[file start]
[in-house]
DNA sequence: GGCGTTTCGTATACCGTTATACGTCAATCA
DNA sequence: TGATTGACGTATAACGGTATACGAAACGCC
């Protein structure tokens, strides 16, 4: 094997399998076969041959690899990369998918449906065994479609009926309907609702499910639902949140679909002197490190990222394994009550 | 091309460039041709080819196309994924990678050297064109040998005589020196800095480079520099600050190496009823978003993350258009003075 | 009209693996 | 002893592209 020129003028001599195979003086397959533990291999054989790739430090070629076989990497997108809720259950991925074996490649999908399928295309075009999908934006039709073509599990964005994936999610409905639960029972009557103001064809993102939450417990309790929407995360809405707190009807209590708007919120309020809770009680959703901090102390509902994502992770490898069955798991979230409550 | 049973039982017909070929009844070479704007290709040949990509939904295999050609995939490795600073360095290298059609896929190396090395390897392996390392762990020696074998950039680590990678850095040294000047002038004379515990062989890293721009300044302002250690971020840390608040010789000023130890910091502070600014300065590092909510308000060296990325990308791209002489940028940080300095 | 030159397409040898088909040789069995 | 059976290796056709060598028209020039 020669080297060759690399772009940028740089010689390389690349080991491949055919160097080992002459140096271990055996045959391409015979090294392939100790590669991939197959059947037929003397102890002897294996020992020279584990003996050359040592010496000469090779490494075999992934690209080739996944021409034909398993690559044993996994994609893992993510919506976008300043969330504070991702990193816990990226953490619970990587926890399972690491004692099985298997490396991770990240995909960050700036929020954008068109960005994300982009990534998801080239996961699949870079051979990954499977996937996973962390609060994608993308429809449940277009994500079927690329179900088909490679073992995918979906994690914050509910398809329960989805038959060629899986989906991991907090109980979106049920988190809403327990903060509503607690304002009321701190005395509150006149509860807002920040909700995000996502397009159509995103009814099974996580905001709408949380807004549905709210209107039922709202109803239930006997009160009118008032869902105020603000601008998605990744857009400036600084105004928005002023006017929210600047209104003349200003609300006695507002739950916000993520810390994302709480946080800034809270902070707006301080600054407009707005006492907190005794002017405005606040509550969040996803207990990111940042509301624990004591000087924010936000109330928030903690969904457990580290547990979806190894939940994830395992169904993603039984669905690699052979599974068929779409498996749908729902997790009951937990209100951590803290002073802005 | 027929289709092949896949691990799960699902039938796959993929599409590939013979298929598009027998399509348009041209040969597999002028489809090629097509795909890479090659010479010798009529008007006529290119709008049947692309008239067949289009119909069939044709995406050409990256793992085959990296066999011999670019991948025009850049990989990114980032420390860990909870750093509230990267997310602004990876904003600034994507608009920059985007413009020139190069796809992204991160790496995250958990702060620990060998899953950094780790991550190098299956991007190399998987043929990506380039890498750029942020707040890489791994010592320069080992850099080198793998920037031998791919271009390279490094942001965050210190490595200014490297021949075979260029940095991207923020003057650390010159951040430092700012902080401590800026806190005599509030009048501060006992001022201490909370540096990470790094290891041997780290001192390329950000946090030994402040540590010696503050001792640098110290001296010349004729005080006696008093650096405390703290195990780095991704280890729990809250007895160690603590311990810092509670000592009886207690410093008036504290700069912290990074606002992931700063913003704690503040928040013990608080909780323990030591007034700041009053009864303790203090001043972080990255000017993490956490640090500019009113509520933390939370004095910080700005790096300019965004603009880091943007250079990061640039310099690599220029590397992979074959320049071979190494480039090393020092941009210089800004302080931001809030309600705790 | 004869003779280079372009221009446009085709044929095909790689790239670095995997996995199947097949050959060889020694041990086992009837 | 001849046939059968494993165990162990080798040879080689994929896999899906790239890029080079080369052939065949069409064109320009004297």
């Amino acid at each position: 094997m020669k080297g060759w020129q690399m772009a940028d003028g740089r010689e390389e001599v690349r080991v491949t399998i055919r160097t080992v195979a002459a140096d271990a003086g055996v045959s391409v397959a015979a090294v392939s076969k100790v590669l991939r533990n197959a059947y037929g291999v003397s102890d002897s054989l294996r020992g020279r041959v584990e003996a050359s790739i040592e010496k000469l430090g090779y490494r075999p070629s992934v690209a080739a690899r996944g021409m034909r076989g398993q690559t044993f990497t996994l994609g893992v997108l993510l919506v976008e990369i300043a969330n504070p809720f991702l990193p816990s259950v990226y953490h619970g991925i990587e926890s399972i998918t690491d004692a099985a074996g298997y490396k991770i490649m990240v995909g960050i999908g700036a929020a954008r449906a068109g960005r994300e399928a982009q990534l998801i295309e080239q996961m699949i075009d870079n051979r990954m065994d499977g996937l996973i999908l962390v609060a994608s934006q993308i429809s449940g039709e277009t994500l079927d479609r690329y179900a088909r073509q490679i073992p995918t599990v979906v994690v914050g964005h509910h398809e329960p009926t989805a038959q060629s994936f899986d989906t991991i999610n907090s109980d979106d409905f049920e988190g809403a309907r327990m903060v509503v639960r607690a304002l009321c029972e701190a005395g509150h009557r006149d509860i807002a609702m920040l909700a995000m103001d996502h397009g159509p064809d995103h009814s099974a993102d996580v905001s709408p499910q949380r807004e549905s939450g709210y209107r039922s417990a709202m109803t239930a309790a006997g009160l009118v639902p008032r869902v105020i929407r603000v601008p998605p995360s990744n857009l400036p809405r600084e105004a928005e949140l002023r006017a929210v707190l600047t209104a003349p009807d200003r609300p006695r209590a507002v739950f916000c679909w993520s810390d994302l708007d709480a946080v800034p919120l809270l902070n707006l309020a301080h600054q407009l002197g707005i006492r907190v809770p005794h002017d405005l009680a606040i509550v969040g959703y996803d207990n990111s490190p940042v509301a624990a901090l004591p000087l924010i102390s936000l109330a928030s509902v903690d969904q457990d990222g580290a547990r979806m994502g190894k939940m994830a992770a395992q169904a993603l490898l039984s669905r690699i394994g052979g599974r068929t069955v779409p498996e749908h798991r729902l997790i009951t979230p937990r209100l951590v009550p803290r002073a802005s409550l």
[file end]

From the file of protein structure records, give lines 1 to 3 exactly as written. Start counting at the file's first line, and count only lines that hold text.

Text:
[in-house]
DNA sequence: GGCGTTTCGTATACCGTTATACGTCAATCA
DNA sequence: TGATTGACGTATAACGGTATACGAAACGCC